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China Threatens Venting Of HFC-23

        China is threatening to release large amounts of HFC-23 into the atmosphere unless other nations pay what amounts to a climate ransom.
        According to the Environmental Investigation Agency, the move is in respone to efforts to ban the trading of widely discredited HFC-23 offsets.
        China’s threat comes after the European Union and other nations moved to ban HFC-23 credits from internal carbon trading mechanisms in recognition of the vast incentives created by credits in the Clean Development Mechanism (CDM).
        The significant amounts paid for Trifluoromethane offsets have led to factories in China and elsewhere manufacturing more HCFC-22 and its HFC-23 by-product than necessary, designed to maximise the amounts paid to destroy HFC-23 through the UN-backed carbon trading scheme.
        Xie Fei, revenue management director at the China Clean Development Mechanism Fund, said: “If there’s no trading of [HFC-23] credits, they’ll stop incinerating the gases” and vent them directly into the atmosphere. Speaking at the Carbon Forum Asia in Singapore last week, Xei Fei claimed he spoke for “almost all the big Chinese producers of HFCs” who “can’t bear the cost” and maintain that “they’ll lose competitiveness”.
        China’s claim belies the fact that HFC-23 can be destroyed for just £0.14 per CO2e tonne. The destruction of one CO2e tonne generates one Certified Emission Reduction (CER) under the CDM, which historically has been sold on carbon markets at an average price of £10 — 70 times the actual cost of destroying HFC-23.
        China has repeatedly rejected attempts to help developing countries destroy HFC-23 emissions through the Montreal Protocol. At the 2009 and 2010 Meetings of the Parties to the Montreal Protocol, China blocked progress of a North American proposal to pay the actual costs of destroying R-23 emissions at plants not currently covered by the CDM, which account for over half of developing country HFC-23 production.
        HFC-23 is produced as an unintentional by-product of the refrigerant gas HCFC-22, itself a powerful greenhouse gas and ozone depleting substance. This means that the quantity of HFC-23 produced is directly related to the production of HCFC-22. HFC-23 is an important contributor to climate change because of its incredibly high 100-year global warming potential (GWP) of 14,800.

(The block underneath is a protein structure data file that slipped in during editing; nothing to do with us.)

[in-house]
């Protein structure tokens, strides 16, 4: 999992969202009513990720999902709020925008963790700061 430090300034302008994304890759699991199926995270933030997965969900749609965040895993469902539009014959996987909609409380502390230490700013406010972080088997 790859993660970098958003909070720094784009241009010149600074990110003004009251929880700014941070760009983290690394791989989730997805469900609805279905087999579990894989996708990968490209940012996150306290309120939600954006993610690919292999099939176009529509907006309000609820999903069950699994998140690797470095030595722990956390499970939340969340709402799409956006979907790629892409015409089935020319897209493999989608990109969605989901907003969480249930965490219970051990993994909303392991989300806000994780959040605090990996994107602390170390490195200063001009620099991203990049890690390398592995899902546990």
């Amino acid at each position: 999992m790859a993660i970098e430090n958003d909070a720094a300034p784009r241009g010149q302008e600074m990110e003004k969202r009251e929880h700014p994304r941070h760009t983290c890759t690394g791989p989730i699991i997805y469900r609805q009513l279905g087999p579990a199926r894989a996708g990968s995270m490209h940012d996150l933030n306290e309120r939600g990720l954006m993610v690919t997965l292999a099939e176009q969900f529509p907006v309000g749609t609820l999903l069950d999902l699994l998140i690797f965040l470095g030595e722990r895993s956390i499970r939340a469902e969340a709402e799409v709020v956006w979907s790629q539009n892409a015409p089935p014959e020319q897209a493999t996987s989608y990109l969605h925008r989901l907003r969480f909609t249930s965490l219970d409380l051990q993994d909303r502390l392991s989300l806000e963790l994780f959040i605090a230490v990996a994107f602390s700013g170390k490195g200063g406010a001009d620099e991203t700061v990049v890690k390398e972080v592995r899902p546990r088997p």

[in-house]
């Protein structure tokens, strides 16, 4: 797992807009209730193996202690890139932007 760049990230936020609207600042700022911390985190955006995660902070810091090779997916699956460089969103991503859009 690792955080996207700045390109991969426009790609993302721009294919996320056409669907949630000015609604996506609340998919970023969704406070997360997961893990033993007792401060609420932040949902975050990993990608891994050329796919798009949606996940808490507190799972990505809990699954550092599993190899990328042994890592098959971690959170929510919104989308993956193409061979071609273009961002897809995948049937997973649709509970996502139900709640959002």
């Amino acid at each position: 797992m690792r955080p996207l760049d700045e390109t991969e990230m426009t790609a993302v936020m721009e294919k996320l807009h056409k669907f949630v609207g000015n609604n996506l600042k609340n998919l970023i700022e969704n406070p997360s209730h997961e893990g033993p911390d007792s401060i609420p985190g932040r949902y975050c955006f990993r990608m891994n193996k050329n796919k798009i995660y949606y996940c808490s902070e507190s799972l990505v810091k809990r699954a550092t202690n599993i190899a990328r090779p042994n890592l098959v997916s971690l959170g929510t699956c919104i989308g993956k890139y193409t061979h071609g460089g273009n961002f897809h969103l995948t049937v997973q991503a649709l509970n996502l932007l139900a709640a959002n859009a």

“Attempting to force countries into squandering billions on fake offsets that actually increase production of greenhouse gases is extortion,” said Samuel LaBudde, Senior Atmospheric Campaigner with the Environmental Investigation Agency (EIA). “China is not the victim here, and a world order responsive to climate change cannot be predicated on unrepentant greed.”
        With a 65 per cent tax on CDM projects, the Chinese Government has already received £1.1 billion — enough to destroy all the HFC-23 it produces for decades to come.
        “Carbon offsets derived from Halocarbon 23 crediting only serve to subsidise the production of greenhouse gases and have no place in the future of carbon markets,” said Mark Roberts, International Policy Advisor for EIA. “If China is genuinely concerned about climate change rather than profiting from a fatally flawed CDM system, it will stop blocking efforts to control HFC-23 emissions and support a way forward that does not involve holding global climate as a hostage to its unrealistic demands.”